Wednesday, October 31st 2012 - 04:00 UTC

Fitch Ratings downgrades Argentine bonds following Judge Griesa ruling

Fitch Ratings has placed Argentina's Long-term foreign currency Issuer Default Rating (IDR) of 'B', Short-term IDR of 'B' and the international bonds issued under New York Law on Rating Watch Negative (RWN).

New York Appeals court upheld Judge Griesa's ruling that Argentina breached the 'Equal Treatment Provision'

The agency has affirmed Argentina's local currency IDR at 'B' with Stable Outlook. The Country Ceiling has also been affirmed at 'B'.

The RWN reflects increased uncertainty about Argentina's ability to service its international securities issued under New York Law on a timely basis using the US financial system following the recent US Appeals court ruling.

On 26 October, the US Court of Appeals for the Second Circuit in New York upheld US District Judge Griesa's ruling that Argentina breached the 'Equal Treatment Provision' of the original New York-based law bonds defaulted in 2001.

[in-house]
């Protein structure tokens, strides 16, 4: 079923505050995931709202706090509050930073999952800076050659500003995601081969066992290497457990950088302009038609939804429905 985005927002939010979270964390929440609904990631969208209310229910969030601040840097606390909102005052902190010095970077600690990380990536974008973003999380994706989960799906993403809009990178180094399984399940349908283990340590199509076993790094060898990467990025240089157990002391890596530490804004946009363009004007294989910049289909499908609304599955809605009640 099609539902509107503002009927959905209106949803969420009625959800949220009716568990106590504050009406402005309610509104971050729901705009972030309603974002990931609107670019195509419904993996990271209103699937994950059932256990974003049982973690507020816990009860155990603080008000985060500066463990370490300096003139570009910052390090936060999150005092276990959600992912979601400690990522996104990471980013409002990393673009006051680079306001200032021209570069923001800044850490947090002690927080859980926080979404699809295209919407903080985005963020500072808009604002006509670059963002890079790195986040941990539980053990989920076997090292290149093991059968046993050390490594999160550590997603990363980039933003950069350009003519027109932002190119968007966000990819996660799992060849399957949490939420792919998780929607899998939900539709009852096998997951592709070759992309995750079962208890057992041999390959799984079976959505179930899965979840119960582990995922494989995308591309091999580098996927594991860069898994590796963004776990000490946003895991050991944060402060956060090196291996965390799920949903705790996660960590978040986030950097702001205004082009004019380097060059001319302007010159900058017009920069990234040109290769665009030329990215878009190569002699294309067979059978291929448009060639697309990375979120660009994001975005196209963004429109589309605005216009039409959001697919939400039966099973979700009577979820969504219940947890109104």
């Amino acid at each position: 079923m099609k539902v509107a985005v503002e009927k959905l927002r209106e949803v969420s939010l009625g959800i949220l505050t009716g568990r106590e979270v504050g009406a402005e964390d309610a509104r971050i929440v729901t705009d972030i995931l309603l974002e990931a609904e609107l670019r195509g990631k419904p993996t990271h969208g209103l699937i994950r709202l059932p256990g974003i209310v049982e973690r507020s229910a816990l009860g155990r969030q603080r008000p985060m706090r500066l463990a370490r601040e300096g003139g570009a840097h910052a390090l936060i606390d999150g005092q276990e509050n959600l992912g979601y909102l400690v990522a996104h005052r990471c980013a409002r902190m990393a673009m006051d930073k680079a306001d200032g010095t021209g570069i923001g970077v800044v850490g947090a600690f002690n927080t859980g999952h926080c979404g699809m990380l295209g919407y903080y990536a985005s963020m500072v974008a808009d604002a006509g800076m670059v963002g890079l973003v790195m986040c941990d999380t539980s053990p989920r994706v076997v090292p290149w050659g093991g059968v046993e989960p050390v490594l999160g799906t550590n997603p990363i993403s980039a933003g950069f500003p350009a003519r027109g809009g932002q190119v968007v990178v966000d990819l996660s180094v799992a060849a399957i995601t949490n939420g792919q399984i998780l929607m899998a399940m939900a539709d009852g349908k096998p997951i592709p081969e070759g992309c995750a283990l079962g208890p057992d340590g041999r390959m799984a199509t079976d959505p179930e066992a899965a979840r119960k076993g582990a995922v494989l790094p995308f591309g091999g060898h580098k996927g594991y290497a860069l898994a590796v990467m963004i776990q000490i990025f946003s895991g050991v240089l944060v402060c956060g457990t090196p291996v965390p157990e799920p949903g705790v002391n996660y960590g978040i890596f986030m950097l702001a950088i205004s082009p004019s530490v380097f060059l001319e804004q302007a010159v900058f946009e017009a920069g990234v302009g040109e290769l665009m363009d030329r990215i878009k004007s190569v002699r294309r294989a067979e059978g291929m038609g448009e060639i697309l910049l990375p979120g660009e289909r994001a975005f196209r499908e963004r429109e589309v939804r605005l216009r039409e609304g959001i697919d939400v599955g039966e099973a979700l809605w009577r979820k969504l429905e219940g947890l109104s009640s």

The provision states that the payments rank at all times “at least equally with all other present and future unsecured and unsubordinated external indebtedness” (‘pari-passu’). The remedy of the ruling orders Argentina to make payments to holdouts at the same time as or prior to its payments to holders of the 2005 and 2010 restructured debt.

In February 2012, the district court also issued an injunction to all parties involved, directly or indirectly in advising upon, preparing, processing or facilitating any payment on the Exchange Bonds prohibiting them from aiding and abetting any violation of the Court order.

The Court of Appeals sent back the case to Judge Griesa for clarification of the payment formula and the legal responsibility assigned to third parties and intermediary banks in the application of the ruling. Once Judge Griesa clarifies these two issues, the case automatically goes back to the Appeals Court, which should consider the merits of the clarification.